— AlexVnews (@alexvnews) June 2, 2020
A protester who witnessed the incident said he felt “nothing but hate and racism.”
“We’re just here to peacefully protest and you don’t want to take anything further. You don’t know what these people are capable of,” the man, with his face covered by a black bandana, said.
Other videos showed police officers in the middle of the street separating the two groups. Lingering protesters are later seen shaking hands and hugging officers as the crowd dispersed, Fox News reported.
#Upland– Jacob Bracken the man accused of pulling an assault rifle on protestors in #Upland on Monday has been charged with two counts of assault with a deadly weapon. I sat down with @UplandPD_Chief to get his reaction to the charges. #NBCLA pic.twitter.com/vmwMFmwppW
— AlexVnews (@alexvnews) June 3, 2020
“There’s no attempt to make an example. The example is simply we follow the rule of law and that applies to everybody. What this person did was unacceptable,” Goodman, said.
“I would hope people can accept differences of opinion and different views without taking a violent position. Just like I hope the protesters can learn to continue to be peaceful in their protests and not destroy property,” the chief said.
The Upland Police Department said that after the 6 p.m. curfew passed, while some protesters left, others stayed and refused to comply with the command to disperse. Several officers were pushed by protesters, and rocks and bottles were thrown at officers. Officers deployed pepper balls and two sting balls to push the crowd back before it ultimately dispersed without other arrests.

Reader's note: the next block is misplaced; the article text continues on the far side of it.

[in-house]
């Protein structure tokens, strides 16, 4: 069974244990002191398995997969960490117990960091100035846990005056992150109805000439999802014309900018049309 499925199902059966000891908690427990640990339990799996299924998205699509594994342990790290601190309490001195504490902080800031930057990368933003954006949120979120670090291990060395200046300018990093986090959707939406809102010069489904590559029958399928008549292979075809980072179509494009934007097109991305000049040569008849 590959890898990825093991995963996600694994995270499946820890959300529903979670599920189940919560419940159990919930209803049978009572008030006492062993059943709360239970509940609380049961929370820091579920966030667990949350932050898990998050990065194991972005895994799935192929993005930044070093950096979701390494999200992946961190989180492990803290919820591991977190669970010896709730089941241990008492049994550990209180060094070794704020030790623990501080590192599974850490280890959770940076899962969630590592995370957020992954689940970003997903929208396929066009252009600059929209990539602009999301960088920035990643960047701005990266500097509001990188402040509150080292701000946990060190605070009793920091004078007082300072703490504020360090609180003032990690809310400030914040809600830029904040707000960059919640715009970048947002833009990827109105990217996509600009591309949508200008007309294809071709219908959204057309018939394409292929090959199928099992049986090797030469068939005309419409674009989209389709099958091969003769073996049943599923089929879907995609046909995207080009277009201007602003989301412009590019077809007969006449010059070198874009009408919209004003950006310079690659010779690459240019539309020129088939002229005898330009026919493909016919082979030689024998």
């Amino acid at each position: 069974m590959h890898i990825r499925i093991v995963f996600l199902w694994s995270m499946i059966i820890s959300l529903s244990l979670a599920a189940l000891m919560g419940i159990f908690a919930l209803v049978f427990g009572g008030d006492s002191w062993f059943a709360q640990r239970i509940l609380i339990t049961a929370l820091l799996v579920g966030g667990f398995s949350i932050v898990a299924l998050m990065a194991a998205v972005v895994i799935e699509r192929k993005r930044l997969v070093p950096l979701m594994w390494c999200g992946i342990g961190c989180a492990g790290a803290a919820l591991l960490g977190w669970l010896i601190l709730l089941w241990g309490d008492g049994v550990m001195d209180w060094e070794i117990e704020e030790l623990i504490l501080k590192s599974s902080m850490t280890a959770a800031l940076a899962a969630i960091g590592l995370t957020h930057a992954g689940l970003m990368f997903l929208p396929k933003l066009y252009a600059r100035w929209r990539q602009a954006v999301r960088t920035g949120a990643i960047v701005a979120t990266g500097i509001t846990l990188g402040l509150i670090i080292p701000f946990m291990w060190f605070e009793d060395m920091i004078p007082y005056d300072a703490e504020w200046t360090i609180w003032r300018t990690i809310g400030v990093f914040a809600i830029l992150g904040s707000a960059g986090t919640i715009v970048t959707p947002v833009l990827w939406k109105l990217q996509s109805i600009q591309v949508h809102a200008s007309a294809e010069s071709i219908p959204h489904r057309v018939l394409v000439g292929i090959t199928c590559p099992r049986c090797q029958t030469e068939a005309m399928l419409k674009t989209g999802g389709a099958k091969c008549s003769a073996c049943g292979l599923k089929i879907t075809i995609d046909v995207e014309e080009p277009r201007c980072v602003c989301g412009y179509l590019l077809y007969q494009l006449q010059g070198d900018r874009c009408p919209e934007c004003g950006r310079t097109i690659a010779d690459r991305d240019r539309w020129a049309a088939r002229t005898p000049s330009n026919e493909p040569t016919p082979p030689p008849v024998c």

In March the Los Angeles County district attorney apologized after her husband was filmed pointing a gun at about 50 Black Lives Matter demonstrators and threatening to shoot them for showing up to their Los Angeles area home.
A tearful Jackie Lacey said during a press conference hours after the incident that the gathering of protesters at her home awakened her and her husband, David, and he reacted out of fear but was “profoundly sorry” for brandishing a gun, Law Officer reported.
Although the circumstances vary, an “apology” seemed to suffice in Lacey’s circumstances, but not so much with Bracken.
“Under California law, a misdemeanor ‘brandishing’ section—Penal Code 417—is often used as a final disposition when a suspect simply displays a firearm in a threatening manner, but does not fire it,” said Jim McNeff, managing editor at Law Officer and retired Southern California police lieutenant.
“However, the defense in this case will likely be self-defense,” he said. “Absent the environment of this encounter, I doubt criminal charges would be filed in most jurisdictions. Furthermore, what kind of violence was averted by pulling the firearm? I’m sure that issue will be raised if this case goes to trial. The strike against the counter-protesters is that one person from their party apparently initiated contact before the protesters aggressively approached.”